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Boston's College Hockey Rivalries Run Deep With The Avalanche

Alexander Kerfoot, Matt Nieto and Colin Wilson return to the city where they went to school

by Ron Knabenbauer @RonKnab /

BOSTON--The last time Alexander Kerfoot was in Boston, it was the culmination of four years of hard work away from the rink.

That day was May 25 as he graduated from nearby Harvard University in Cambridge, earning a degree from what is renowned as one of the best colleges in the world.

"It's a pretty special experience," Kerfoot said. "That was one of the goals and why I chose Harvard. It wasn't just about the hockey, it was getting a degree and an education that they provided. I couldn't have asked for anything more than what I got in my four years."

On the ice, Kerfoot helped Harvard's resurgence as a hockey program. He co-captained the team during his senior season to a Beanpot championship and a berth in the NCAA Frozen Four.

The Harvard grad returned to the city with his Colorado Avalanche teammates on Saturday night following their afternoon game at the New Jersey Devils. The Avs arrived in Boston at a decent time, allowing Kerfoot a chance to rush back to his alma mater to watch the end of the team's scrimmage against Windsor and see his brother Colton, a sophomore on the squad.

"I caught the third period of that and then saw some of the guys," said Kerfoot, a now NHL rookie. "It brought back a lot of memories being back on campus and being back in Boston."

While Kerfoot's homecoming was on Saturday, teammates Matt Nieto and Colin Wilson received theirs on Sunday as the Avs practiced at Agganis Arena on the campus of Boston University. Both Nieto and Wilson played for the Terriers before turning pro.

"It's awesome. This was a huge part of me being in the NHL, so to come back here is always special," Nieto said of returning to the school where he wore the iconic red and white uniform from 2010 to 2013.

Wilson dressed for the Terriers for two seasons and went on to win Hockey East's rookie of year award in 2008 before helping the school to a national championship in 2009. It was the Terriers' fifth and most recent NCAA title.

"It was awesome. What a way to end it," Wilson said. "To play your last game in a BU uniform and winning it. It was special moment and a special group we had here."

Wilson came to Boston after spending two years at USA Hockey's National Team Development Program. He cited the school's hockey history, which also now includes 13 conference titles and 22 Frozen Four appearances, as a reason why he picked it for his higher education.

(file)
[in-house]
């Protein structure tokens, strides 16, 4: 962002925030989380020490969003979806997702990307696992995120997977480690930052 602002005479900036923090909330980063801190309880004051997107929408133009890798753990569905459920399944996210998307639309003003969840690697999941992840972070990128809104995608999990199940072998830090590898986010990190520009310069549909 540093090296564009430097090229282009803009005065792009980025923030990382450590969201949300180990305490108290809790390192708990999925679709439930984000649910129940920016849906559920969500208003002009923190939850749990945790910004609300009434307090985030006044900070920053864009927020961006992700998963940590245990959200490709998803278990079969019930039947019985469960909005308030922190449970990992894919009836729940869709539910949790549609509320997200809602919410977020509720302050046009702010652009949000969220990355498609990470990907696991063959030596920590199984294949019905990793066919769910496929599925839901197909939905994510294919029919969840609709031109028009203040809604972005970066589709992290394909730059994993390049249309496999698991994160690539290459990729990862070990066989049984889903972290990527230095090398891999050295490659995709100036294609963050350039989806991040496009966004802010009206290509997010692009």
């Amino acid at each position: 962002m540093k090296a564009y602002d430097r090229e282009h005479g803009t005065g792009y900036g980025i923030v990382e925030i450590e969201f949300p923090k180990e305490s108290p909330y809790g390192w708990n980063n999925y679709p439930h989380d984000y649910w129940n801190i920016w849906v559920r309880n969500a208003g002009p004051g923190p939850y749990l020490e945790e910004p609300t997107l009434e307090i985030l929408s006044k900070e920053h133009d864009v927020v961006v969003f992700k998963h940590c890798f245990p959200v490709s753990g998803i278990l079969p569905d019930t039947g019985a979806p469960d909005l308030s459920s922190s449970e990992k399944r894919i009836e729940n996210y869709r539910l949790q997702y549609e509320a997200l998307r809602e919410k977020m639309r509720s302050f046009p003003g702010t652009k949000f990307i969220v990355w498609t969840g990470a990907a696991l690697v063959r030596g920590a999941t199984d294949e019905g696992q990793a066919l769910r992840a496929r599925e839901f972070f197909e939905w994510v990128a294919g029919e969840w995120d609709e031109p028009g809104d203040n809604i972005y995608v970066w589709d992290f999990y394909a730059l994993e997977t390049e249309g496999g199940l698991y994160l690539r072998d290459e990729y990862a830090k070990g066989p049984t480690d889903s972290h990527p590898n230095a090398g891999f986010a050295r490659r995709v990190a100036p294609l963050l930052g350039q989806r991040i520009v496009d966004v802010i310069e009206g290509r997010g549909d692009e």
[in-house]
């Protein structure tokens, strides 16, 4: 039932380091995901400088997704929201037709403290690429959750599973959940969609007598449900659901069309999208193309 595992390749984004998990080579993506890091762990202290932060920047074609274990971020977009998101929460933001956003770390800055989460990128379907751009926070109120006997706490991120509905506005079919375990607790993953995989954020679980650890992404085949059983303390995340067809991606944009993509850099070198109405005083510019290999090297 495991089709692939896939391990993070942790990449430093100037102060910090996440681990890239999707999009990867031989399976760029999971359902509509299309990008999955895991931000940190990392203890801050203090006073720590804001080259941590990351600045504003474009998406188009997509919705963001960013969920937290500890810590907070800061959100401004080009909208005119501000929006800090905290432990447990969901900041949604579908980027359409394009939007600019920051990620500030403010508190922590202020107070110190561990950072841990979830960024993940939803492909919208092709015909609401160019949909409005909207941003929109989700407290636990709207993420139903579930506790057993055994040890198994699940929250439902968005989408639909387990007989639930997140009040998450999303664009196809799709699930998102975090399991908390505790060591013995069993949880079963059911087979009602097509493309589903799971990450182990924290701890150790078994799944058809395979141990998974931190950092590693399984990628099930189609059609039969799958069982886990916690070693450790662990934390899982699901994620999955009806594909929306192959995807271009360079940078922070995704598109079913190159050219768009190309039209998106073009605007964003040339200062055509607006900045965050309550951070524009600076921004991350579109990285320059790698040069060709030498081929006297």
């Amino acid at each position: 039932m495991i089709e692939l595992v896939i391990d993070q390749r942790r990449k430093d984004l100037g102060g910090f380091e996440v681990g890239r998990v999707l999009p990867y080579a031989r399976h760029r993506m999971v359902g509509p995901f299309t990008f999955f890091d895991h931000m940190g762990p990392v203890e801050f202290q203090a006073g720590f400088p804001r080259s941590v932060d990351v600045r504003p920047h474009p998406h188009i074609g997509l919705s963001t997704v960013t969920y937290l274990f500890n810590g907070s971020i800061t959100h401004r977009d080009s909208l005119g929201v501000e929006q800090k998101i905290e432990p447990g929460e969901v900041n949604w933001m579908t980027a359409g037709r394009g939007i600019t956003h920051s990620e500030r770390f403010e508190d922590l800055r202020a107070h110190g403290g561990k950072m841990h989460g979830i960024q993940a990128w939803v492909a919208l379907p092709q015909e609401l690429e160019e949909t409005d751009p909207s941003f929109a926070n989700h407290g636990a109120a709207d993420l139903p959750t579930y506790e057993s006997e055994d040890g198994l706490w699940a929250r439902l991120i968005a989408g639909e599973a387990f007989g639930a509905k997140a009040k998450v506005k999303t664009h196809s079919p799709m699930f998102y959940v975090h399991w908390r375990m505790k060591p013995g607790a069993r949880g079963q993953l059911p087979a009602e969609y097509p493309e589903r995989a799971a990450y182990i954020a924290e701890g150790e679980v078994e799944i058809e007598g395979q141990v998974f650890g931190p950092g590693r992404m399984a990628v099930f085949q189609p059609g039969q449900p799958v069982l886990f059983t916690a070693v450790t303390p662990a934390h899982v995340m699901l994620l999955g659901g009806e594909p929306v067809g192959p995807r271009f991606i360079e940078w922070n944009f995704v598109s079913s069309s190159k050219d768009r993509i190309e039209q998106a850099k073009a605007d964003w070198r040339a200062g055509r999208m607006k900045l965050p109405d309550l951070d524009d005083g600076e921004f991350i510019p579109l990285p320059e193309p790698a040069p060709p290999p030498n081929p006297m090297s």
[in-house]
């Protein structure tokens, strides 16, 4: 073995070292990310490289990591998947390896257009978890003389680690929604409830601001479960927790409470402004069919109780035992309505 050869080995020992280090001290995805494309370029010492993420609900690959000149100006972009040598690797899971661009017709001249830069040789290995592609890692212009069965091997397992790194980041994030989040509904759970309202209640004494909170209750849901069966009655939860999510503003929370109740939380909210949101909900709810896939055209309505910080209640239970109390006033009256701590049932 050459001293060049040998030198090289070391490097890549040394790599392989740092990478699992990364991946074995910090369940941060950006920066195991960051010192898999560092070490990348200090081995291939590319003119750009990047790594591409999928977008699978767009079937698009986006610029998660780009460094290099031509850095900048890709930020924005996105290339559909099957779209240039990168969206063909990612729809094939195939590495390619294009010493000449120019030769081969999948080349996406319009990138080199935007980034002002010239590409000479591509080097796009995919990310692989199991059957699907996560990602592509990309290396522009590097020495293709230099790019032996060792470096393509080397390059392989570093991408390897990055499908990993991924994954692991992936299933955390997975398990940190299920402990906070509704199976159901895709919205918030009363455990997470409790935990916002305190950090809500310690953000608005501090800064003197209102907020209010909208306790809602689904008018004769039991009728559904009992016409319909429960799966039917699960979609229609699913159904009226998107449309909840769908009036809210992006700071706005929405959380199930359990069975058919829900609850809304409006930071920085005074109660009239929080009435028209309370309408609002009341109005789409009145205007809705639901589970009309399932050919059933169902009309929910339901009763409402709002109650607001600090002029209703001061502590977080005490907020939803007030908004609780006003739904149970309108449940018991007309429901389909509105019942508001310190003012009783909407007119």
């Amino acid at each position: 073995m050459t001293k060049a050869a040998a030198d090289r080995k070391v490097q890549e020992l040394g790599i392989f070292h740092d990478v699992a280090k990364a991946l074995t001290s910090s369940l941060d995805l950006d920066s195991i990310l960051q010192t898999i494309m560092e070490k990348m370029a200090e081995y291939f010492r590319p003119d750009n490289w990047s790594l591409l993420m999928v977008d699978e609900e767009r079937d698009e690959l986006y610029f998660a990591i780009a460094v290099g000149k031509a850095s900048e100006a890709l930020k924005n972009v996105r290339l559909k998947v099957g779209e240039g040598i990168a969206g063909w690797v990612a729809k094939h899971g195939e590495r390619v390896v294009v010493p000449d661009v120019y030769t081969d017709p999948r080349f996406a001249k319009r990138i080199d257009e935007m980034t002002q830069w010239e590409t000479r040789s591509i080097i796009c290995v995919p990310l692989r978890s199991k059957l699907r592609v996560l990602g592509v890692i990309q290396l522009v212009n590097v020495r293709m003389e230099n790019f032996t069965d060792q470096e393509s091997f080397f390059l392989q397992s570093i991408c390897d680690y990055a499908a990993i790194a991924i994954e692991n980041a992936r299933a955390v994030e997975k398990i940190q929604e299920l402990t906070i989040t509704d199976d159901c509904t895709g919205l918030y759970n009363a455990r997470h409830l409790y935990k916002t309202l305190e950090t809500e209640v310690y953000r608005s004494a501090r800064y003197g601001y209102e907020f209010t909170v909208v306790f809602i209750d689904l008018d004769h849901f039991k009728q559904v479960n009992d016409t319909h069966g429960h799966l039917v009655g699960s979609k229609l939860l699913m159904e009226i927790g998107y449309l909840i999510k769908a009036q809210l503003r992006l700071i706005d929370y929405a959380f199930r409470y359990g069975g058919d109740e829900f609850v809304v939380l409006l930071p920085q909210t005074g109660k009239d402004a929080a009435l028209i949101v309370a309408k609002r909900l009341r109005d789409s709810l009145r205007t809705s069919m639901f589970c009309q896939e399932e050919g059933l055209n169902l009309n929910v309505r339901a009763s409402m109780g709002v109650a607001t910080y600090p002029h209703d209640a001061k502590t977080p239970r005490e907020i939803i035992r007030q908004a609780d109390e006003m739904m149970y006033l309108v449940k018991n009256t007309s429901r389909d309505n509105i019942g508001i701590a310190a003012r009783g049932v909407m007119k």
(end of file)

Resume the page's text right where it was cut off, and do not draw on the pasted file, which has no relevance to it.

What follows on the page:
"They had a good track record of putting people into the NHL, and they also had a track record of winning a lot of championships," Wilson said. "And it happened to be a really good school, so it was a great combination."

Wilson is no stranger to Agganis Arena, as he returns to Boston every summer to train

"It feels like a home," Wilson said of BU. "It is certainly a base for me to develop. You can't ask for anything else. I have a lot of memories. It means a lot to me."

The quirky arena with the team's bench and penalty box on the same side of the ice is sacred for players like Wilson and Nieto. For opponents that frequented BU, such as Kerfoot's Harvard club, it was enemy territory. The Terriers often stood in their way for the Beanpot, the annual tournament at TD Garden that featured Boston's four area college hockey teams.

"It's a little bit different coming down here," Kerfoot said while removing his equipment in the Terriers men's hockey locker room following the Avs practice. "We played a couple games here, but coming down and being in their locker room at the rink for practice is a little different."

There hasn't been too much ribbing between the now teammates about their schools' rivalry with one another, other than some good-natured teasing here and there.

"I think we probably won more Beanpots," said Wilson, noting Boston University's 30 championships in the tournament.

Harvard won its 11th Beanpot last year as Kerfoot helped the Crimson defeat the Terriers 6-3 in the final. It was Harvard's first tournament title since 1993.

"That was huge for us. You can't really explain the importance of a Beanpot to anyone who doesn't go to one of those four schools or who is not from Boston," Kerfoot said. "I didn't understand it before I got here. It is just a pretty special experience to play in that tournament, and how much it means for everyone in the city and all the alumni from all those schools.

"People joke about it, but we made it to the Frozen Four last year and I think people around Boston might remember our Beanpot win a little bit more."

Despite the heated rivalry between Boston University, Boston College, Harvard and Northeastern, there is also a great deal of respect for one another.

The mutual admiration is part of the hockey culture, and its why teams often shake hands after playoff games.

"They both loved their experience at BU. I liked my time at Harvard," Kerfoot said of Nieto and Wilson. "They're really good guys, and they haven't given me too hard of a time right now."

Nieto did concede one area of the rivalry to Kerfoot.

"At the end of the day, he's the one laughing," Nieto said. "He's got the degree from Harvard."


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